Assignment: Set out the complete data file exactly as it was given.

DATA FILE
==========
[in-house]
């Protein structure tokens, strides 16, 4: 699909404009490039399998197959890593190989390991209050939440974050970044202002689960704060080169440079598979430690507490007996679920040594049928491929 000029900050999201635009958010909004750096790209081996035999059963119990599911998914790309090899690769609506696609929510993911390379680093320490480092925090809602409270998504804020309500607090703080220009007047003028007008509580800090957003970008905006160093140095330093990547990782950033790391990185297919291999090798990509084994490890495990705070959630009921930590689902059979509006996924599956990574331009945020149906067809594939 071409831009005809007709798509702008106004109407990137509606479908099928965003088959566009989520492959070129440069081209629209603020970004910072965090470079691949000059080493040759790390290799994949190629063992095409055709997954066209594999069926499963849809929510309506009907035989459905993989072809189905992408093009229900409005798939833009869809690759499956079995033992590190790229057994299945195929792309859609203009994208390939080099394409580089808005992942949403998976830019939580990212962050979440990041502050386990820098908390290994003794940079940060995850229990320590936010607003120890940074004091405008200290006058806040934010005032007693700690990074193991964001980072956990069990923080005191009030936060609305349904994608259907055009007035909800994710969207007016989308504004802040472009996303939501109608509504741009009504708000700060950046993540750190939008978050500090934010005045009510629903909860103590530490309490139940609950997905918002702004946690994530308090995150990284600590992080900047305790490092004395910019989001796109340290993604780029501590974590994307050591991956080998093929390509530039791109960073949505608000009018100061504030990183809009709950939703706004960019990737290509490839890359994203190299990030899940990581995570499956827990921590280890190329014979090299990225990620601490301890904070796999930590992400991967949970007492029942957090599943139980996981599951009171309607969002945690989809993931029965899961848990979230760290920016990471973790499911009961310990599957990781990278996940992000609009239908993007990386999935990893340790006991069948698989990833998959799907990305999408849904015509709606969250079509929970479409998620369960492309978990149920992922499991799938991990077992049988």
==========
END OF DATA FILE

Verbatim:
[in-house]
């Protein structure tokens, strides 16, 4: 699909404009490039399998197959890593190989390991209050939440974050970044202002689960704060080169440079598979430690507490007996679920040594049928491929 000029900050999201635009958010909004750096790209081996035999059963119990599911998914790309090899690769609506696609929510993911390379680093320490480092925090809602409270998504804020309500607090703080220009007047003028007008509580800090957003970008905006160093140095330093990547990782950033790391990185297919291999090798990509084994490890495990705070959630009921930590689902059979509006996924599956990574331009945020149906067809594939 071409831009005809007709798509702008106004109407990137509606479908099928965003088959566009989520492959070129440069081209629209603020970004910072965090470079691949000059080493040759790390290799994949190629063992095409055709997954066209594999069926499963849809929510309506009907035989459905993989072809189905992408093009229900409005798939833009869809690759499956079995033992590190790229057994299945195929792309859609203009994208390939080099394409580089808005992942949403998976830019939580990212962050979440990041502050386990820098908390290994003794940079940060995850229990320590936010607003120890940074004091405008200290006058806040934010005032007693700690990074193991964001980072956990069990923080005191009030936060609305349904994608259907055009007035909800994710969207007016989308504004802040472009996303939501109608509504741009009504708000700060950046993540750190939008978050500090934010005045009510629903909860103590530490309490139940609950997905918002702004946690994530308090995150990284600590992080900047305790490092004395910019989001796109340290993604780029501590974590994307050591991956080998093929390509530039791109960073949505608000009018100061504030990183809009709950939703706004960019990737290509490839890359994203190299990030899940990581995570499956827990921590280890190329014979090299990225990620601490301890904070796999930590992400991967949970007492029942957090599943139980996981599951009171309607969002945690989809993931029965899961848990979230760290920016990471973790499911009961310990599957990781990278996940992000609009239908993007990386999935990893340790006991069948698989990833998959799907990305999408849904015509709606969250079509929970479409998620369960492309978990149920992922499991799938991990077992049988």